More Boomerang Buyers Are about to Enter the Market | Simplifying The MarketWe previously informed you about a study conducted by TransUnion titled, “The Bubble, the Burst and Now – What Happened to the Consumer?” The study revealed that 1.5 million homeowners who were negatively impacted by the housing crisis could re-enter the housing market between 2016-2019.Recently, HousingWire analyzed data from the US Bankruptcy Courts and revealed that 6 million Americans will have their bankruptcies disappear off their credit reports over the next five years and that this could “possibly send a flood of more homebuyers into the housing market.”The chart below shows the total number of bankruptcies filed by year in the US over the last 10 years. The light blue bars represent over 3.3 million people who have already waited the 7 years necessary for their reports to no longer include their bankruptcies.More Boomerang Buyers Are about to Enter the Market | Simplifying The Market 

How would this “send a flood of more homebuyers into the housing market”?

As the article mentioned, in 2010 the number of chapter 7 bankruptcies increased to nearly 1.14 million. Now, 7 years later, they will begin to fade from credit histories, enabling prospective buyers to become homeowners again once their credit scores improve.As we can see from both reports, the homeownership rate has the opportunity to increase drastically over the next few years with all of these boomerang buyers returning to the market.

Bottom Line

If your family was negatively impacted by the housing bust, here is the light at the end of the tunnel! You may be able to purchase your dream home faster than you think!  Give me a call...  You may be pleasantly surprised by what you learn.

Many Homeowners See a Drop in Home Values Coming

58% of Homeowners See a Drop in Home Values Coming | Simplifying The MarketAccording to the recently released Modern Homebuyer Survey from ValueInsured, 58 percent of homeowners think there will be a “housing bubble and price correction” within the next 2 years.After what transpired just ten years ago, we can understand the concern Americans have about the current increase in home prices. However, this market has very little in common with what happened last decade.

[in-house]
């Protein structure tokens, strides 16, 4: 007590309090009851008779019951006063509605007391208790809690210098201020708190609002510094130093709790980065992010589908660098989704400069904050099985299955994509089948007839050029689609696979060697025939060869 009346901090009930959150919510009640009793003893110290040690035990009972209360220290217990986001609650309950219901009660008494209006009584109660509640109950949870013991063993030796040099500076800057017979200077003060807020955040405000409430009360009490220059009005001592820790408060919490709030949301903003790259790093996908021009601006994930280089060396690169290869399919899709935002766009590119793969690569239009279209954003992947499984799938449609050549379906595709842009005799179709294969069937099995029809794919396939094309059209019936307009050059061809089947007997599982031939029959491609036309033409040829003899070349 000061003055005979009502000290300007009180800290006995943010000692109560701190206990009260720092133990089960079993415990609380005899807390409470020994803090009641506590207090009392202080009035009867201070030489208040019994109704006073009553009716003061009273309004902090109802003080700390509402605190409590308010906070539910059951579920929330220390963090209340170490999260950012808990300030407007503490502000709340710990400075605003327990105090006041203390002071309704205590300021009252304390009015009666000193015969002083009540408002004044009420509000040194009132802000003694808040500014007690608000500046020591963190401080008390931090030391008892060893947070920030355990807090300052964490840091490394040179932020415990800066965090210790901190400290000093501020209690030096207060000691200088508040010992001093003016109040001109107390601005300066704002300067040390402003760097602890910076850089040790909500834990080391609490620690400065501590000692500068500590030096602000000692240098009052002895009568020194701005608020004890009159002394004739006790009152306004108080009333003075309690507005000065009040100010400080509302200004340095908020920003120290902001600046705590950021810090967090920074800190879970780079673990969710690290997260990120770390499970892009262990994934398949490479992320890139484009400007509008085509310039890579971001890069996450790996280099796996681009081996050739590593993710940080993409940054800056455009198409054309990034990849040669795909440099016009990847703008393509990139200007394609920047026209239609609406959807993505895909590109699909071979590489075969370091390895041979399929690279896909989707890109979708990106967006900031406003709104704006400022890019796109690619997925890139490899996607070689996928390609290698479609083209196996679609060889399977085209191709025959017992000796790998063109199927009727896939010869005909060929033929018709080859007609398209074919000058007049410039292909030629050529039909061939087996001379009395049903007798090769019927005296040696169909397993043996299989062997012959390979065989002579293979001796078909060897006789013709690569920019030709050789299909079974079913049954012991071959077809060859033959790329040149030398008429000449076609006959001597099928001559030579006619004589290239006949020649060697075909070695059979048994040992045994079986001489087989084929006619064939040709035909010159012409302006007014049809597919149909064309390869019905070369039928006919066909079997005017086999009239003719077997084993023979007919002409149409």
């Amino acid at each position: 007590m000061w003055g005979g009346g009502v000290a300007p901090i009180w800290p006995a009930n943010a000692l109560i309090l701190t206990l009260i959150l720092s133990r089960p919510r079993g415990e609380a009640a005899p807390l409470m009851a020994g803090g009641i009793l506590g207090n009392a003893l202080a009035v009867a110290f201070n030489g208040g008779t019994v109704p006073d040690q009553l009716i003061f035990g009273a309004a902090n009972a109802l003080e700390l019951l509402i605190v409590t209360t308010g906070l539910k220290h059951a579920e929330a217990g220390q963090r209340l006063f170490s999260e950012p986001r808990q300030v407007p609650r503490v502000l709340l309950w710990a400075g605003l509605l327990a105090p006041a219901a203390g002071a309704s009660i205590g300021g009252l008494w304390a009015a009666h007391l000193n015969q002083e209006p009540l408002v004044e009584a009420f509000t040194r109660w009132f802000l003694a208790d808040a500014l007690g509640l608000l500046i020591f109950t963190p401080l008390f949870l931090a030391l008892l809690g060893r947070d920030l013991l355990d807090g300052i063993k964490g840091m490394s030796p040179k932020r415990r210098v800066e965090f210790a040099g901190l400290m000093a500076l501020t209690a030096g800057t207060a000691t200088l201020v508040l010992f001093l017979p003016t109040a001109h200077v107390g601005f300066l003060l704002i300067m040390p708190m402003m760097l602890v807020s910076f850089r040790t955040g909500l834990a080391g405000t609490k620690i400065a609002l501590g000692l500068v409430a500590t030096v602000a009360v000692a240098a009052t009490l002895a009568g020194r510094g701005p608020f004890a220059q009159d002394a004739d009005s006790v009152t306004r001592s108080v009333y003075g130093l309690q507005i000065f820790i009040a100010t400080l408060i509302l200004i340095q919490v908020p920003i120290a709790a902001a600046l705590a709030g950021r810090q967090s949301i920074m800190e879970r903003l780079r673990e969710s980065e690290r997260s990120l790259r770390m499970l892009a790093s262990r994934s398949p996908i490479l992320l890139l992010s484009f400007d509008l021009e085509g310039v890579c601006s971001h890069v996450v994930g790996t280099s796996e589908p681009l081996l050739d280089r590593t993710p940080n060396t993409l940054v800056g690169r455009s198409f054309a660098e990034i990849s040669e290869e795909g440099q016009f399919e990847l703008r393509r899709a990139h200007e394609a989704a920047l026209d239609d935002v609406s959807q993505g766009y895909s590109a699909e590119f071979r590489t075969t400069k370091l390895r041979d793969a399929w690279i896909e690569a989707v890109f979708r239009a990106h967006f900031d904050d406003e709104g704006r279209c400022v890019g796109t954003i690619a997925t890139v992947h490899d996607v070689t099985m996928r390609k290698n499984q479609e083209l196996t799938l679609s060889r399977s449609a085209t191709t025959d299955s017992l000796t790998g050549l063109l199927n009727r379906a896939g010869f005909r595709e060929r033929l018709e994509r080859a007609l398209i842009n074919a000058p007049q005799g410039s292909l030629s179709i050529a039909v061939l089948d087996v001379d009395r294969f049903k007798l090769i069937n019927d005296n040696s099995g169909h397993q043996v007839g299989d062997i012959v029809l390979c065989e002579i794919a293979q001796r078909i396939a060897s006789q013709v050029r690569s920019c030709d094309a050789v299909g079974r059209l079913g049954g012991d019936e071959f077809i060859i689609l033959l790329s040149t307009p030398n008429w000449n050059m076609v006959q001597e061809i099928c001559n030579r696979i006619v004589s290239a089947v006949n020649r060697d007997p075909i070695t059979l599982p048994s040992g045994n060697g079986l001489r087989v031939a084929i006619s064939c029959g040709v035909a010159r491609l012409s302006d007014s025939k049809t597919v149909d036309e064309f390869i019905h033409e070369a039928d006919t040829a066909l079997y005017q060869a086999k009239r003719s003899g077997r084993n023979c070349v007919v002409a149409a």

The two major causes of the housing crash were:

  1. A vast oversupply of housing inventory caused by home builders building at a pace that far exceeded historical norms.
  2. Lending standards that were so relaxed that unqualified buyers could easily obtain financing thus enabling them to purchase a home.
Today, housing inventory is at a 20-year low with new construction starts well below historic norms and financing a home is anything but simple in the current mortgage environment. The elements that precipitated the housing crash a decade ago do not exist in today’s real estate market.The current increase in home prices is the result of a standard economic equation: when demand is high and supply is low, prices rise.If you are one of the 58% of homeowners who are concerned about home values depreciating over the next two years and are hesitant to move up to the home of your dreams, take comfort in the latest Home Price Expectation Survey.Once a quarter, a nationwide panel of over one hundred economists, real estate experts and investment & market strategists are surveyed and asked to project home values over the next five years. The experts predicted that houses would continue to appreciate through the balance of this year and in 2018, 2019, 2020 and 2021. They do expect lower levels of appreciation during these years than we have experienced over the last five years but do not call for a decrease in values (depreciation) in any of the years mentioned.